INDIANAPOLIS, Ind. — The Indiana Soybean Alliance (ISA) and the Indiana Corn Growers Association (ICGA) are grateful that billions of gallons of corn-based ethanol and soybean-based biodiesel will no longer be kept out of the U.S. market due to Small Refinery Exemptions (SREs). According to a joint press release issued earlier today, President Trump negotiated a deal between the U.S. Department of Agriculture (USDA) and the U.S. Environmental Protection Agency (EPA) to follow the requirements in the Renewable Fuels Standard (RFS) for blending biofuels with petroleum.
For more than a year, EPA granted 85 SREs to oil refineries. Those waivers removed more than 4 billion gallons of ethanol from the U.S. market. Shortly after EPA approved 31 SREs in mid-August, a POET ethanol production facility in Cloverdale, Ind. was idled, costing Hoosier jobs and hurting the state’s economy.
“As harvest season continues throughout the state, this is an important win for Hoosier corn farmers,” said Ferdinand, Ind., farmer J.R. Roesner, who is also a member of the National Corn Growers Association’s Ethanol Action Team. “At the national and state level, corn farmers told President Trump, our congressmen and the EPA that ethanol waivers for oil refineries damaged our livelihood. We need EPA to follow the Renewable Fuels Standard. We are grateful that steps are being planned to guarantee RFS obligations are met.”
The EPA’s waivers negatively affected Indiana’s farmers. Through 2018, the EPA waived 2.64 billion gallons of ethanol, which nearly offset Indiana’s entire corn output from 2017. This year, EPA granted waivers on an additional 1.43 billion gallons of ethanol. Indiana ranks as the fifth-largest producer of U.S. ethanol – generating more than 1.1 billion gallons per year. The state produces 8.1 percent of the total U.S. ethanol output. Nearly 47 percent of Indiana’s corn crop goes toward ethanol production, which adds nearly $300 million to farmer income.
This morning’s agreement states the EPA will seek public comments for plans to expand the blending levels for biofuels in 2020. This would ensure that 15 billion gallons of ethanol will be blended into the U.S. fuel supply, matching the RFS requirement, beginning next year. Waivers for small oil refineries will continue to exist, but the plan is to offset their impact by tracking the waivers based on a three-year average. For instance, if the volume requirements for biodiesel is 2.5 billion gallons, and EPA offers waivers totaling 250 million gallons, the volume requirement would increase to 2.750 billion the following year.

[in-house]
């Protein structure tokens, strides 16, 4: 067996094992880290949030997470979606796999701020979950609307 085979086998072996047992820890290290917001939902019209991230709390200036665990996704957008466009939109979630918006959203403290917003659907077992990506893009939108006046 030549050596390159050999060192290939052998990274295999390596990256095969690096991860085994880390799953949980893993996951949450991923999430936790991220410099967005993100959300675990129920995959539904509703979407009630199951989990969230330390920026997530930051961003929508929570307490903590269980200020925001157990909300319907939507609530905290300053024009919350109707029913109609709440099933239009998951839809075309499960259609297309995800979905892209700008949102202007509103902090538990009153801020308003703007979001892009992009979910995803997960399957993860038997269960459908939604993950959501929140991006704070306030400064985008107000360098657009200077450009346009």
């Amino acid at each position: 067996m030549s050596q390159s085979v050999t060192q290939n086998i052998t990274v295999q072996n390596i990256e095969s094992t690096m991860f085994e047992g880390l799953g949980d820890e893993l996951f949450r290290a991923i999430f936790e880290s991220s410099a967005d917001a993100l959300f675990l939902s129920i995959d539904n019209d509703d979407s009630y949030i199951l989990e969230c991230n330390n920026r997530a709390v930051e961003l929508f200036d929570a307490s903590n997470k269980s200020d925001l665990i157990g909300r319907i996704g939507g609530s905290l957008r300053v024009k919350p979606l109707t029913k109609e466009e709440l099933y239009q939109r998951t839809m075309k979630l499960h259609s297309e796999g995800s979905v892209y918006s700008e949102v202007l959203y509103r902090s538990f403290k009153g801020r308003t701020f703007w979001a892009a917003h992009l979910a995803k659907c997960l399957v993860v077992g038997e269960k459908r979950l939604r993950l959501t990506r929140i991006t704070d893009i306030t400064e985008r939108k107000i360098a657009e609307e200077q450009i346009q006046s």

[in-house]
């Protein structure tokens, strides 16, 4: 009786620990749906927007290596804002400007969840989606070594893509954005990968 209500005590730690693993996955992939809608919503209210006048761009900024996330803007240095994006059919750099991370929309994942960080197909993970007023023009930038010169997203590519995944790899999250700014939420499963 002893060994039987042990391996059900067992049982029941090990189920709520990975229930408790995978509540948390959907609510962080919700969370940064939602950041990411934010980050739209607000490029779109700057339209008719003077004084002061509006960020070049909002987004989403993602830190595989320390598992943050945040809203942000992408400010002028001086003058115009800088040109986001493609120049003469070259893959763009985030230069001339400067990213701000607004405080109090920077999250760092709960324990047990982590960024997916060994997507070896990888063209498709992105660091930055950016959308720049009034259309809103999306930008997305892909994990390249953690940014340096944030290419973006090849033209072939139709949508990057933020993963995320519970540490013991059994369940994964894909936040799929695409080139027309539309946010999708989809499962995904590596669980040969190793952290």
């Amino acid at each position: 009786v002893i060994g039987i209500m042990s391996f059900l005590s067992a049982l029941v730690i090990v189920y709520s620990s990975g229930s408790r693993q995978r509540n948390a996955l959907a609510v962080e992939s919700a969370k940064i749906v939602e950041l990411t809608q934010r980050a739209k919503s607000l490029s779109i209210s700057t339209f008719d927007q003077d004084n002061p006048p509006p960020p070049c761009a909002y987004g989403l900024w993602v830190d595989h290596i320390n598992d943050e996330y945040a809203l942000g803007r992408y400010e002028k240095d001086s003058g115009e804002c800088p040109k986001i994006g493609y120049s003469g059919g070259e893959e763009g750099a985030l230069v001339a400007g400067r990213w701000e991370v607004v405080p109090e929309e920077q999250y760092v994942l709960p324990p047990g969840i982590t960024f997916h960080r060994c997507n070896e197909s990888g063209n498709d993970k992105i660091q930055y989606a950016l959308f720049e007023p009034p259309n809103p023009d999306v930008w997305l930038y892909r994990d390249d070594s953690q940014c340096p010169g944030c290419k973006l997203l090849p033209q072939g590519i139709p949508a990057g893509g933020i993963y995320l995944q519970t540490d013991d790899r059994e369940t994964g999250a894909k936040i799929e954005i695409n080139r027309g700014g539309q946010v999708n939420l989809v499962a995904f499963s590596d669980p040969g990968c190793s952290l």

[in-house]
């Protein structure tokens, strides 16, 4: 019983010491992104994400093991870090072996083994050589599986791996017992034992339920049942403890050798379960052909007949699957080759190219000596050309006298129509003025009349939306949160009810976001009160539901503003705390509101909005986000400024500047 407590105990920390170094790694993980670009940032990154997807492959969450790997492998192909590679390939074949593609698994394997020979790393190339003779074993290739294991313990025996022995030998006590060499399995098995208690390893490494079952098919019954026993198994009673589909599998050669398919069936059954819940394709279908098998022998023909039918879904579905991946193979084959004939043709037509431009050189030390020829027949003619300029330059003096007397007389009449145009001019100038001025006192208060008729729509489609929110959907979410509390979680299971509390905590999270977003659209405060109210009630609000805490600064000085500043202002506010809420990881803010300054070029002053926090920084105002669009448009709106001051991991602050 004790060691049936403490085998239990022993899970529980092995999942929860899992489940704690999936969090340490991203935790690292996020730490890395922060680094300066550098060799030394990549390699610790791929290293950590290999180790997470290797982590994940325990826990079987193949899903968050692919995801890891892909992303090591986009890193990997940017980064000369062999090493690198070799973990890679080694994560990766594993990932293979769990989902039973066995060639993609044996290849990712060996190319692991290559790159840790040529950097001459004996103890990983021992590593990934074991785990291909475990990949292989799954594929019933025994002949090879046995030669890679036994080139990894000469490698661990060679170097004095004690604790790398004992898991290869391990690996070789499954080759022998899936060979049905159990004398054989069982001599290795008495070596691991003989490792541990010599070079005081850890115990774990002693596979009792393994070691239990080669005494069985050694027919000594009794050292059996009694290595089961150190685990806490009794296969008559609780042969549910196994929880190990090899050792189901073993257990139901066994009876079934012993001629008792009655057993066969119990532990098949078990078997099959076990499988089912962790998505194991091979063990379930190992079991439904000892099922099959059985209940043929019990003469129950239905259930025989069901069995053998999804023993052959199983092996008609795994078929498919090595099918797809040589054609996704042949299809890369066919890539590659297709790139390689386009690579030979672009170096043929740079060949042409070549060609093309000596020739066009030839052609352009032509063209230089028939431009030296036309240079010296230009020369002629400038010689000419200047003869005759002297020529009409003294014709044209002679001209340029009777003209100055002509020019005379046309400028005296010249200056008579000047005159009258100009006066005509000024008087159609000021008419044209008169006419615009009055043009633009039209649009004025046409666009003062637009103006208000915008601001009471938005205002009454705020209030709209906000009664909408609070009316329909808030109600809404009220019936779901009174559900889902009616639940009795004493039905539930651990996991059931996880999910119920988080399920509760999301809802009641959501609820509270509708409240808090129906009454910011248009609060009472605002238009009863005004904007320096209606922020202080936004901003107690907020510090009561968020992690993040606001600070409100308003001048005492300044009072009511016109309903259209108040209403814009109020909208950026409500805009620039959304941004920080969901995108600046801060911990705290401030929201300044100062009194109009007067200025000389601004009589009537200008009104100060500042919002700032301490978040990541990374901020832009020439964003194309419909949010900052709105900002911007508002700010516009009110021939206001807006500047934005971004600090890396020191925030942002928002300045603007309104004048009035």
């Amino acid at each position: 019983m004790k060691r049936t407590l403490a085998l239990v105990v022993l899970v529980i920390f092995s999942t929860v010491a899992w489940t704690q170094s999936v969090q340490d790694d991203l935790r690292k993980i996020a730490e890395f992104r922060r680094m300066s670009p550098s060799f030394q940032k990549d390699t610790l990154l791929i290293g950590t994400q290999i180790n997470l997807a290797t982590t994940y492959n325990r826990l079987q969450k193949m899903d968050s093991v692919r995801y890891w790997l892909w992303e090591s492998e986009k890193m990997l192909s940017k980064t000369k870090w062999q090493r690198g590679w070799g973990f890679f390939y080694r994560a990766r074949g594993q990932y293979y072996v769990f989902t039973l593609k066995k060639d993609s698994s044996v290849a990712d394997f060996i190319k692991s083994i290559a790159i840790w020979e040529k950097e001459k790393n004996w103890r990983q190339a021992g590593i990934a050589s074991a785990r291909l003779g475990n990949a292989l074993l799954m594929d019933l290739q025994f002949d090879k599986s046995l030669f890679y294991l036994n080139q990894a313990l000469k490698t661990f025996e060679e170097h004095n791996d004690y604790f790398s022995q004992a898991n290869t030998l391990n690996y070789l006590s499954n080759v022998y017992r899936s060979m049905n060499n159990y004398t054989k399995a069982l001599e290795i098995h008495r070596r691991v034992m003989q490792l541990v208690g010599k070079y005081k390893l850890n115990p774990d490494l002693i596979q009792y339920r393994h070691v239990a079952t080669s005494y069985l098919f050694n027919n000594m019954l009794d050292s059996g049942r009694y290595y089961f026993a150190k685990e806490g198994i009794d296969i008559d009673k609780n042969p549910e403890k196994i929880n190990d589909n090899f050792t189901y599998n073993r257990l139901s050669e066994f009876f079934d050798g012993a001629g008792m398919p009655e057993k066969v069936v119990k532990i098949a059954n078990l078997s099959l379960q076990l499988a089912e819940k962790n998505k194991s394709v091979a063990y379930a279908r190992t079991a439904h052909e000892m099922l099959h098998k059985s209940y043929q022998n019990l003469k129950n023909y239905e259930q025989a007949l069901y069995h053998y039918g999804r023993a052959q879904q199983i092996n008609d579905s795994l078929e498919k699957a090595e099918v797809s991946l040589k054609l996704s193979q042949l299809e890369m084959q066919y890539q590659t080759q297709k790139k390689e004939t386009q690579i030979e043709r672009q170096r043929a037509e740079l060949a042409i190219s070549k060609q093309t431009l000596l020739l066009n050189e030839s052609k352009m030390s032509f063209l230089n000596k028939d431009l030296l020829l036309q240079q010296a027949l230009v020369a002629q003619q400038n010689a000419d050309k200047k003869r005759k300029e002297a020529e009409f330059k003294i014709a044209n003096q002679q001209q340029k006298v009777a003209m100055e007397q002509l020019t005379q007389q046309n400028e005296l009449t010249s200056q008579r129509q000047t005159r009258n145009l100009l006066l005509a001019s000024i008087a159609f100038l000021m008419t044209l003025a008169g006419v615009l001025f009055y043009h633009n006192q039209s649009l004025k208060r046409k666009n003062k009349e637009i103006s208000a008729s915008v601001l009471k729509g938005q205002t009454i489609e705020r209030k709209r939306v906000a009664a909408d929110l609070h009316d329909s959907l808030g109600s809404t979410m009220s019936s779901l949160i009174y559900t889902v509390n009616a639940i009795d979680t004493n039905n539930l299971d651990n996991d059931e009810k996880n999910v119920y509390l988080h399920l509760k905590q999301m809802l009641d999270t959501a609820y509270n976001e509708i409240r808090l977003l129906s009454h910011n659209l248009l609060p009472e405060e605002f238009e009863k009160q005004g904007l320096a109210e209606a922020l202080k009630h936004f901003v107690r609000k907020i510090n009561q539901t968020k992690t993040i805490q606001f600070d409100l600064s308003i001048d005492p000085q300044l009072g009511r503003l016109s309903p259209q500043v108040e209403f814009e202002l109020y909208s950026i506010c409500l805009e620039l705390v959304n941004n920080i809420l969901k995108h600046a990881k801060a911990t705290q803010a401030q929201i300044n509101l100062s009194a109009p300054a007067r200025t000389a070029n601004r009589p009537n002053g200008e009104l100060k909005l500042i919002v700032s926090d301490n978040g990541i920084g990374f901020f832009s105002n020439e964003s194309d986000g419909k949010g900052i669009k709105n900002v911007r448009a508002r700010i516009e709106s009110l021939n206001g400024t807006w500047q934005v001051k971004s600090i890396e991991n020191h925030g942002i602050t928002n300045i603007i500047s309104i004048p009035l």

Additional details in this deal include:
- EPA will start a rulemaking process to streamline labeling and remove barriers to sales of E15, which is a 15 percent blend of ethanol and petroleum.
- EPA will evaluate options for transparency and reform of the Renewable Identification Numbers (RIN), which is used to guarantee refineries blend biofuels.
- USDA will consider infrastructure projects to facilitate higher biofuel bends.
- The Trump Administration will continue to work to address trade-related issues for ethanol and biodiesel.
“With all of the challenges we’ve faced this year, we are happy to hear some good news while harvesting this crop,” said Greentown, Ind., farmer Denny Maple, who is a voting member on the National Corn Board. “There’s still work to be done on the details, but this agreements tells us that the concerns of Hoosier farmers are being heard.”
Shelbyville, Ind., farmer Phil Ramsey, who is a member of the National Biodiesel Board, said this is a step in the right direction. “Biofuels help provide energy security, they are good for the environment, and they help support rural economies,” Ramsey said. “Anything that supports the long-term future for biodiesel in America is good for all Americans.”
— Indiana Soybean Alliance and Indiana Corn Growers Association
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